I have discovered in the last year that my entire family - mother, husband, three children and myself all have the supposedly desireable slow metabolism - a.k.a. hypothyroidism. And yes, it was confirmed in each of us using standard thyroid tests. If this means I will live to 100 without proper treatment, forget it.

I choose quality of life, which comes with treating hypothyroidism and increases the metabolism. What's the point of living a long life if you are tired, depressed, overweight, have hair falling out, anxiety attacks, difficulty sleeping, heart palpitations, and 50 other things that are all symptoms of hypothyroidism? I think this research is garbage and gives no consideration to the struggles of those who live with a slow metabolism on a daily basis.

StephenMarkTurner - September 26, 2010 6:33 AM

The number I have heard in the past is an exercise calorie expenditure of around 2000 Cal per week. Exercising more and more will not increase, and will eventually decrease, your mortality protection (statistically anyway). Whether it is the excess exercise, or the increased intake of higher calorie (lower N/C) foods to fuel the work is an interesting question. What if you don't eat SAD diet though. A heavy exercising, but nutritarian, person may be quite a different matter.

Cheers, Steve

Sara - September 26, 2010 7:31 PM

Pamela- He said slow metabolism not hypothyroidism - not the same thing. None of us want to be fat or have our hair fall out or be depressed. A slower metabolism does not mean that your thyroid does not function. Perhaps Dr. Fuhrman or Deana would explain the difference for you.

Kristen - September 27, 2010 10:03 PM

Thank you for the information, Kat! I am sure that it will take me at least two hours to run the half marathon, and I have been training for it with a group of coaches.

I also found an article on this blog about running marathons: http://www.diseaseproof.com/archives/cardiovascular-disease-running-from-heart-trouble.html

I am going to think twice about running the full marathon next year, however. I can't imagine putting in so much time and effort to eat right and be healthy in other areas of my life just to put undue stress on my body with too much exercise. I think that I am just going to stick with half marathons.

Corrie - October 2, 2010 10:46 PM

I too have hyothyroidism and take eltroxin daily. I would like to know if taking eltroxin is shortening my lifespan by speeding up my metabolism artificially.

I was also curious if thyroid symptoms can be improved by diet - I have not been able to find much information on this except the advice to avoid soy products and certain vegetables.

Thanks
Corrie

Ana - October 3, 2010 10:36 PM

I have been diagnosed with Hypothyroidism. I am 26 and have been vegetarian, almost vegan for 2 years. Mi TSH is now around 10 and I have been gaining weight this last year. I am a yoga teacher and have an active lifestyle and I have been feeling sleepy and tired in the last months... What can you do to get my thyroid function back to normal? Should I take medications? Shold I avoid them?

Michael - October 4, 2010 10:45 AM

Hi Ana,

I don't know anything about thyroid issues, but I've had serious bouts of low energy/fatigue due to Vitamin D deficiency. Have you had you levels checked? It might help your energy levels. It certainly helped mine!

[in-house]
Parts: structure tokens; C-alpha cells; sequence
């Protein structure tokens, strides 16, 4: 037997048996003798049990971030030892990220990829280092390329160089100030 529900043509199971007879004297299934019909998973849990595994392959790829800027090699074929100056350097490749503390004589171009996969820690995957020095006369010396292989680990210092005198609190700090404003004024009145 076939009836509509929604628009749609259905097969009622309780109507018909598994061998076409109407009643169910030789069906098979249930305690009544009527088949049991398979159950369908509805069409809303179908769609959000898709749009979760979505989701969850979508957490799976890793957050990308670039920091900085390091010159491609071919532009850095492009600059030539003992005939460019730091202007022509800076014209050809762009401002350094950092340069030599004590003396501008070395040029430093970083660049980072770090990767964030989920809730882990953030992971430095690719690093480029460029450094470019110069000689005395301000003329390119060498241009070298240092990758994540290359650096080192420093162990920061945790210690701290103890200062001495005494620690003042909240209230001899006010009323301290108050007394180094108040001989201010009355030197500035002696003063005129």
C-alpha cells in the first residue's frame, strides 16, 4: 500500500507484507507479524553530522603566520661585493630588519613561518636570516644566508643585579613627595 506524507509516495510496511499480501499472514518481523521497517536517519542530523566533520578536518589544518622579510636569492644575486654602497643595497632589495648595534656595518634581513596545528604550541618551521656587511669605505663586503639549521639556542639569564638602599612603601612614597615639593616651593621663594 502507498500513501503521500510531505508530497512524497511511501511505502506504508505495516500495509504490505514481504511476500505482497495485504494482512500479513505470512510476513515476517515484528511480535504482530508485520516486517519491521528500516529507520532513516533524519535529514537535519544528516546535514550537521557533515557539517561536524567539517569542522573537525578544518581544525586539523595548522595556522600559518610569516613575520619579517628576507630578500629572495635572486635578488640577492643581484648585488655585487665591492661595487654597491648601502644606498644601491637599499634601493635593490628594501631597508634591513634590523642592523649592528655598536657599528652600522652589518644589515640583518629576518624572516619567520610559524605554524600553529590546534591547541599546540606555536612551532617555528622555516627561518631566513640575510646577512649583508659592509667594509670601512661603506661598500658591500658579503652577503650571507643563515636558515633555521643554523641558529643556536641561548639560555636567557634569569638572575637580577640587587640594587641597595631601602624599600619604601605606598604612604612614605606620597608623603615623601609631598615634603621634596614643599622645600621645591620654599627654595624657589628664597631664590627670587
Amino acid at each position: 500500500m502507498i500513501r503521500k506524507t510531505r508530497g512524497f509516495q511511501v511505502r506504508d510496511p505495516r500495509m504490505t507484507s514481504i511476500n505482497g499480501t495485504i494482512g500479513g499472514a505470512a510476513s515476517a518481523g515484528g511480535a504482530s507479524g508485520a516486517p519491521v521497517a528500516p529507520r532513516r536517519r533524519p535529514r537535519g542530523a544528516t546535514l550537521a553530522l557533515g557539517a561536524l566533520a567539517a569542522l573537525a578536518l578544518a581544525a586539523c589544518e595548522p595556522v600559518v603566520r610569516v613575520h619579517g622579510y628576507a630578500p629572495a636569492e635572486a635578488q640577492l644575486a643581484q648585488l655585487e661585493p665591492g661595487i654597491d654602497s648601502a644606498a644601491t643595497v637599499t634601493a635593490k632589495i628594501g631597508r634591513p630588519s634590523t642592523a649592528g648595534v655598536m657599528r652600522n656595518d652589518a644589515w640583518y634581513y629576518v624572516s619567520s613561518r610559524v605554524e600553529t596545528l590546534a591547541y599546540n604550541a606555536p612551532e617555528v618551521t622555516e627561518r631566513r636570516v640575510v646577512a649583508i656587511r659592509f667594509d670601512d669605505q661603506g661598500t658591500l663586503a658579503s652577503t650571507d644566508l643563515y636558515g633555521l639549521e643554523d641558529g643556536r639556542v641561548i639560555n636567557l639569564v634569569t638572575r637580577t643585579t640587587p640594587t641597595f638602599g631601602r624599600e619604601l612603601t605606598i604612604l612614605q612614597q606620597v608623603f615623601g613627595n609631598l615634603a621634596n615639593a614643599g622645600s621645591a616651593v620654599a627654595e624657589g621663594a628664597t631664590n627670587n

Pamela - October 7, 2010 1:44 PM

[Comment deleted due to inappropriate and incorrect dispensing of medical advice]

Keith - October 13, 2010 1:56 PM

I've read some similar studies, and have a few comments.

Health is multi-factoral, meaning.. looking at one study in isolation is not going to be conclusive. As Pamela, above, points out.. there is a lot of data on low thyroid function and ill health.

Not only is there the level of thyroid hormone produced, but its activity level. It can be interfered with by stress (Wilson's Syndrome studies and findings document this stress correlation) and foreign substances like mercury.

Dr. Fuhrman's implication that atherosclerosis, alone, caused by diet is the sole factor in slow metabolism is a bit limited.

Iodine levels (Iodine: Why You Need It, Why You Can't Live Without It - by Brownstein) are another whole area of research to consider.

The point is - there isn't one answer or cause for so-called slow metabolism and slow metabolism in itself (I mean, how slow is good? Dead is VERY slow. Is that the best?) - is not necessarily a panacea.

Diet is very important. Reducing stress and exposure to toxins like mercury are just as important. With a mouth full of mercury amalgams, you sure might have lowered thyroid output but I doubt you're going to be feeling very well, regardless of how well you are eating. I have the experience to back up that particular statement.

anonymous - November 18, 2010 11:00 PM

I think this has some truth. However, I always sleep better when I eat "excessive" calories. I can only eat 1100-1300 calories daily - my sleep is always bad at this calorie intake. Yet when I eat "excess" calories, I get restorative sleep, but I also gain weight. My metabolism is too slow, and I since I can never eat enough food, I'm doomed to sleeplessness and an early death. I need a higher metabolism, so I can eat more food, and therefore get quality sleep.

Louise - December 18, 2010 11:55 AM

You'll find that metabolism isn't as simple as a speed switch. Having an efficient metabolism is a better way to promote youthfulness. Everytime we exercise our metabolism must become more efficient because our caloric demands increase. Same goes for fasting and calorie restriction. Human growth hormone is released during exercise AND during fasting as a way to maintain the lean tissue in the body. However adrenal fatigue is a real problem on calorie restriction. So, get the benefits of a more effective metabolism from exercise, rather than starving in a state of ketosis which is not good for brain function. Peace.

Jen - May 21, 2012 11:44 AM

wow, the wild and varied interpretation of the information presented in this article is stunning. The varied interpretation of the term metabolism is also stunning.